Why robots need reflexes
Reflexes protect our bodies—for example when we pull our hand back from a hot stove. These protective mechanisms could also be useful for robots. In this interview, Prof. Sami Haddadin and Johannes Kühn of the Munich School of Robotics and Machine Intelligence (MSRM) of the Technical University of Munich (TUM) explain why giving test subjects a 'slap on the hand' could lay the foundations for the robots of the future.
In your paper, published in Scientific Reports, you describe an experimental setup where people were actually slapped on the hand—to study their reflexes....
Kühn: Yes, you can put it that way. For our study, in cooperation with Imperial College London, the test subjects needed their reflexes to protect them against two different pain sources: first, a slap on the hand. And, while pulling their hand and arm out of harm's way, they also had to avoid an elbow obstacle. We studied the hand retraction and discovered that it is a highly coordinated motion.
We also observed that the pain anticipated by a person shapes the reflex: If I know that the object behind me will cause similar pain to the slap on my fingers, I will withdraw my hand differently than when I know that the object will cause no pain.
How can such a seemingly simple experiment contribute to the development of intelligent high-tech machines like robots?
Haddadin: Humans have fascinating abilities. One could speak of a built-in intelligence in the human body that is indispensable for survival. The protective reflex is a central part of this. Imagine the classical "hand on the hot stove" situation. Without thinking, we pull back our hand as soon as the skin senses heat. So far, robots do not have reflexes of this kind. Their reactions to impending collisions tend to be rather mindless: They just stop and don't move until a person takes action.
In some situations this might make sense. But if a robot simply stopped moving when touching a hot stove, this would obviously have fatal consequences. At the MSRM we are therefore interested in developing autonomous and intelligent reflex mechanisms as part of a central nervous system for robots, so to speak. Humans are serving as our role models. How do their reflexes work and what can we learn from them for the development of intelligent robots?
What conclusions can you draw from your experiment for the development of robots?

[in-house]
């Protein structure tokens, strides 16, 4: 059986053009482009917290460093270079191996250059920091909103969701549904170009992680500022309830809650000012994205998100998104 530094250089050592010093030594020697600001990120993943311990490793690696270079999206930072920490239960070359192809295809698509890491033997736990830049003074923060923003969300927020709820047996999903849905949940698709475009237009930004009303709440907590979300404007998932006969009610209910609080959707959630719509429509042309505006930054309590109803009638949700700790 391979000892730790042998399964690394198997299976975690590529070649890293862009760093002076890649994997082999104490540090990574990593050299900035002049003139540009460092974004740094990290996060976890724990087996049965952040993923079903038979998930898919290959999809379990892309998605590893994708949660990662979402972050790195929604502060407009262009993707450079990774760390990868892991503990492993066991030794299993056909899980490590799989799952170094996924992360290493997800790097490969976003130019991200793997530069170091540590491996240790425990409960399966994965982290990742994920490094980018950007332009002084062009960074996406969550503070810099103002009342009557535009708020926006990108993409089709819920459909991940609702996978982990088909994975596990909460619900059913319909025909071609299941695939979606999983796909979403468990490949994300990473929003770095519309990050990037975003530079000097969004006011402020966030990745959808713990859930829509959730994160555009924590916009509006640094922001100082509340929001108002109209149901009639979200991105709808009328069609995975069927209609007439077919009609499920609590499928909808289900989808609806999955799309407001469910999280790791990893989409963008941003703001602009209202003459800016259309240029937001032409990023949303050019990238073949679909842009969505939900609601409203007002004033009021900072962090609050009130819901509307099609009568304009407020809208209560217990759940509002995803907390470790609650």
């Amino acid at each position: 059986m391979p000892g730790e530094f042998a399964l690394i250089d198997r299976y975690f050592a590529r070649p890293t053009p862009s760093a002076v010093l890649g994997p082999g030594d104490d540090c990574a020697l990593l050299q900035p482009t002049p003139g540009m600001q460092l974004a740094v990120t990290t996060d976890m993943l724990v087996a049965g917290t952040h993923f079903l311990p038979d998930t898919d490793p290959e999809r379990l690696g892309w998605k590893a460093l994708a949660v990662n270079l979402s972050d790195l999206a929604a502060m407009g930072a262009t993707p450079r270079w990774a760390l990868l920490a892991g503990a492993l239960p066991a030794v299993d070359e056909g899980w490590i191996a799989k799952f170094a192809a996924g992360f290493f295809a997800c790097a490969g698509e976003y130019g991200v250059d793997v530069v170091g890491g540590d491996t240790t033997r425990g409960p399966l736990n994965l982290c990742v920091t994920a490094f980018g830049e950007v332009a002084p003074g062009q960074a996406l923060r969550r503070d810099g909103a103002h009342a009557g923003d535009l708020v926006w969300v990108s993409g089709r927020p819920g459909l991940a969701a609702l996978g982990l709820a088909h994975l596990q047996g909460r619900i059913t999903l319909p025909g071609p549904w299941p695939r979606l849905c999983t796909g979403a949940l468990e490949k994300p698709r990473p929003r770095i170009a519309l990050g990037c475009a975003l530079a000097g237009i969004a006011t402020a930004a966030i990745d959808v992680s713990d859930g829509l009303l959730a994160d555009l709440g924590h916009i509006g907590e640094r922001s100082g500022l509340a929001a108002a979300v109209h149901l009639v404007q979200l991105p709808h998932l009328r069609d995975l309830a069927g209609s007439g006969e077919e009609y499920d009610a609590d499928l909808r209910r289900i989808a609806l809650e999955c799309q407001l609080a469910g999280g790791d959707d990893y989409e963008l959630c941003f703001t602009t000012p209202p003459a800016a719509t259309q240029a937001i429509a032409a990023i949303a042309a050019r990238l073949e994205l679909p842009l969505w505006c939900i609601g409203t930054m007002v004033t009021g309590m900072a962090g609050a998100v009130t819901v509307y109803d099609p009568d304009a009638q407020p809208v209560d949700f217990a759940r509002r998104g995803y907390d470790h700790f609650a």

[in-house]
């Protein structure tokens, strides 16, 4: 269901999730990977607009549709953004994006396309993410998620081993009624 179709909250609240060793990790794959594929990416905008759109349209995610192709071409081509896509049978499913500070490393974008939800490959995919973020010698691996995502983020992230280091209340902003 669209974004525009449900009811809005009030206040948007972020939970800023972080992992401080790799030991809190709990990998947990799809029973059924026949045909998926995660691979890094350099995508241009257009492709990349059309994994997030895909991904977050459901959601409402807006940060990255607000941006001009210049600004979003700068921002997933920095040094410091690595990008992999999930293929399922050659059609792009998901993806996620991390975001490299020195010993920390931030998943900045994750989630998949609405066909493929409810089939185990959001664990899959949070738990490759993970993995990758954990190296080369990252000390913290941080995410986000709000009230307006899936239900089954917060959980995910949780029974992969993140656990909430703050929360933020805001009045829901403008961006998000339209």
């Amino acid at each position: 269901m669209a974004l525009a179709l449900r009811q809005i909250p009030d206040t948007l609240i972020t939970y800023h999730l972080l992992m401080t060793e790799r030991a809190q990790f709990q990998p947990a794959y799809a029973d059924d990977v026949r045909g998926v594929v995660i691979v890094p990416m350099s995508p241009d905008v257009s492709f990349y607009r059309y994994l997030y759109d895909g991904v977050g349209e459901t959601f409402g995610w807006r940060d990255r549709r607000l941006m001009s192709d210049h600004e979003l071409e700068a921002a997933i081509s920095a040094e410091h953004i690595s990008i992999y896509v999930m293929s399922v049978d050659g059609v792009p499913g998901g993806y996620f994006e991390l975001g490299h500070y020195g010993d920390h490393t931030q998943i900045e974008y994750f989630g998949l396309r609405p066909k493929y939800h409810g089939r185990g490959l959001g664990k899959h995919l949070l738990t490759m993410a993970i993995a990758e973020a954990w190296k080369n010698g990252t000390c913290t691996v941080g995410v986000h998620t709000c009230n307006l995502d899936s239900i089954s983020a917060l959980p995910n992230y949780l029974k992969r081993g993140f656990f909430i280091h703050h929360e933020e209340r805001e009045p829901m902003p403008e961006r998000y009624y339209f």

Kühn: We gained an insight into how the reflex motion works in detail: The way humans coordinate the reflex can be seen as throwing the shoulder forward, in a sense, in order to accelerate the withdrawal of the hand. This principle could be applied in the development of reflex motions in humanoid robots, with a signal sent to one part of a robot in order to influence the motion of another one.
This knowledge will also be helpful in the design of robot-enabled prosthetics that are expected to perform in "human-like" ways.
You mentioned that 'anticipated pain' played a role in your experiment. Should robots be able to anticipate pain, too?
Kühn: That would be a big advantage. It could help to classify potential collisions based on danger levels—and to plan evasive actions if appropriate. This would not only ensure the safety of the robot.
If the robot were capable of anticipating human pain, it could intervene in a dangerous situation to save a person from experiencing this pain.
Would robots then need to learn how to feel pain in the same way as humans?
Haddadin: No. Our pain perception is highly complex and linked to emotions. So we can't compare this to a human's "pain sensation." Robots are tools and not living creatures. Artificial pain is nothing more than a technical signal based on data from various sensors. At the MSRM we have already developed an initial reflex mechanism for robots based on "artificial pain." When touching hot or sharp objects, our robot withdrew its arm in a reflexive movement.
What are your next steps on the way to a robot with a fully developed protective reflex?
Haddadin: The big challenge in our research field between humans and machines is that we still have only a rudimentary understanding of our role model: the human reflex system, working with the sensorimotoric learning mechanisms of a complex, neuromechanical motion apparatus. And that is where the exciting scientific challenge lies: with all of the unknowns, to continually improve the human-inspired abilities of our intelligent machines, while using what we learn to arrive at a better understanding of how humans function. Basically, we can say that this has continued since the days of Leonardo Da Vinci and will carry on for many years to come.
More information: Johannes Kühn et al, Arm movement adaptation to concurrent pain constraints, Scientific Reports (2021). DOI: 10.1038/s41598-021-86173-7